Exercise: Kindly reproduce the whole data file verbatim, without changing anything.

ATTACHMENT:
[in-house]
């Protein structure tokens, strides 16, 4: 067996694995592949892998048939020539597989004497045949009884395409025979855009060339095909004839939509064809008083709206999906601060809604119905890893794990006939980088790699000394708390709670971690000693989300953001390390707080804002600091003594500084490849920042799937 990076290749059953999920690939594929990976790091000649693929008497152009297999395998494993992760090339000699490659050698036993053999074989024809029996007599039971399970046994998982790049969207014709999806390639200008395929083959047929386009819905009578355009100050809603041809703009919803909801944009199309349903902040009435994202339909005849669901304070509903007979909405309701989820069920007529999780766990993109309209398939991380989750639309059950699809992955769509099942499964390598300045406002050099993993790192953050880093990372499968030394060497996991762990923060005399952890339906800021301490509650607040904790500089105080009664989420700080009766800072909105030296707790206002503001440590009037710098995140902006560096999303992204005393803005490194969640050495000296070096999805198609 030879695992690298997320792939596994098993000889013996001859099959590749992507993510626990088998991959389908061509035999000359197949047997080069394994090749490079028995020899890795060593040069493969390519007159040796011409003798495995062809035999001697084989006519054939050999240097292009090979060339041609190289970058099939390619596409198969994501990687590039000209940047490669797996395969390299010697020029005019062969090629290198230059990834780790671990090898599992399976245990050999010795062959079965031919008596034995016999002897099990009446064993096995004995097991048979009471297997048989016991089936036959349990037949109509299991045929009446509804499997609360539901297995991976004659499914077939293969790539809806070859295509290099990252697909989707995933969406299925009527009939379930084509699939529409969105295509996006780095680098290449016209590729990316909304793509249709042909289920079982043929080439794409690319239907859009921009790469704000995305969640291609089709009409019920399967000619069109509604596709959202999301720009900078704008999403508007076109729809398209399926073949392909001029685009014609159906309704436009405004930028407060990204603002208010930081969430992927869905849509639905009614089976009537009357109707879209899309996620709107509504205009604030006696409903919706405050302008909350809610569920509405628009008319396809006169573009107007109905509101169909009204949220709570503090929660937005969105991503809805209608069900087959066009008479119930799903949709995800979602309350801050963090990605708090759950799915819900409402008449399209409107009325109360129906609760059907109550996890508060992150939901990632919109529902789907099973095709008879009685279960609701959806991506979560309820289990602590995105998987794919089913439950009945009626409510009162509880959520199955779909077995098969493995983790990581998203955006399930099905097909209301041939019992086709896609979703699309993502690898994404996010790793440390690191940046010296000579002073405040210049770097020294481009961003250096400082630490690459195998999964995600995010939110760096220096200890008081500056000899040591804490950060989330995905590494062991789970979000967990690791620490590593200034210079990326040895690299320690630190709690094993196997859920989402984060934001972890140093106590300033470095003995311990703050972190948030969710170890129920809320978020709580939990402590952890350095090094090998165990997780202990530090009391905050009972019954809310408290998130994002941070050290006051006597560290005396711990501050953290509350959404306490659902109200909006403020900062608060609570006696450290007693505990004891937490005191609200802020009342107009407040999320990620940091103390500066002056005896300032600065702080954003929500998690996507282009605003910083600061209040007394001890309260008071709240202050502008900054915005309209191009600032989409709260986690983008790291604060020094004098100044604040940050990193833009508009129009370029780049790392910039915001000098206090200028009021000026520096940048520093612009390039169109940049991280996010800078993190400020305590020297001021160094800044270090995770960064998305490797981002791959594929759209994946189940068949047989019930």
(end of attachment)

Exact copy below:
[in-house]
């Protein structure tokens, strides 16, 4: 067996694995592949892998048939020539597989004497045949009884395409025979855009060339095909004839939509064809008083709206999906601060809604119905890893794990006939980088790699000394708390709670971690000693989300953001390390707080804002600091003594500084490849920042799937 990076290749059953999920690939594929990976790091000649693929008497152009297999395998494993992760090339000699490659050698036993053999074989024809029996007599039971399970046994998982790049969207014709999806390639200008395929083959047929386009819905009578355009100050809603041809703009919803909801944009199309349903902040009435994202339909005849669901304070509903007979909405309701989820069920007529999780766990993109309209398939991380989750639309059950699809992955769509099942499964390598300045406002050099993993790192953050880093990372499968030394060497996991762990923060005399952890339906800021301490509650607040904790500089105080009664989420700080009766800072909105030296707790206002503001440590009037710098995140902006560096999303992204005393803005490194969640050495000296070096999805198609 030879695992690298997320792939596994098993000889013996001859099959590749992507993510626990088998991959389908061509035999000359197949047997080069394994090749490079028995020899890795060593040069493969390519007159040796011409003798495995062809035999001697084989006519054939050999240097292009090979060339041609190289970058099939390619596409198969994501990687590039000209940047490669797996395969390299010697020029005019062969090629290198230059990834780790671990090898599992399976245990050999010795062959079965031919008596034995016999002897099990009446064993096995004995097991048979009471297997048989016991089936036959349990037949109509299991045929009446509804499997609360539901297995991976004659499914077939293969790539809806070859295509290099990252697909989707995933969406299925009527009939379930084509699939529409969105295509996006780095680098290449016209590729990316909304793509249709042909289920079982043929080439794409690319239907859009921009790469704000995305969640291609089709009409019920399967000619069109509604596709959202999301720009900078704008999403508007076109729809398209399926073949392909001029685009014609159906309704436009405004930028407060990204603002208010930081969430992927869905849509639905009614089976009537009357109707879209899309996620709107509504205009604030006696409903919706405050302008909350809610569920509405628009008319396809006169573009107007109905509101169909009204949220709570503090929660937005969105991503809805209608069900087959066009008479119930799903949709995800979602309350801050963090990605708090759950799915819900409402008449399209409107009325109360129906609760059907109550996890508060992150939901990632919109529902789907099973095709008879009685279960609701959806991506979560309820289990602590995105998987794919089913439950009945009626409510009162509880959520199955779909077995098969493995983790990581998203955006399930099905097909209301041939019992086709896609979703699309993502690898994404996010790793440390690191940046010296000579002073405040210049770097020294481009961003250096400082630490690459195998999964995600995010939110760096220096200890008081500056000899040591804490950060989330995905590494062991789970979000967990690791620490590593200034210079990326040895690299320690630190709690094993196997859920989402984060934001972890140093106590300033470095003995311990703050972190948030969710170890129920809320978020709580939990402590952890350095090094090998165990997780202990530090009391905050009972019954809310408290998130994002941070050290006051006597560290005396711990501050953290509350959404306490659902109200909006403020900062608060609570006696450290007693505990004891937490005191609200802020009342107009407040999320990620940091103390500066002056005896300032600065702080954003929500998690996507282009605003910083600061209040007394001890309260008071709240202050502008900054915005309209191009600032989409709260986690983008790291604060020094004098100044604040940050990193833009508009129009370029780049790392910039915001000098206090200028009021000026520096940048520093612009390039169109940049991280996010800078993190400020305590020297001021160094800044270090995770960064998305490797981002791959594929759209994946189940068949047989019930």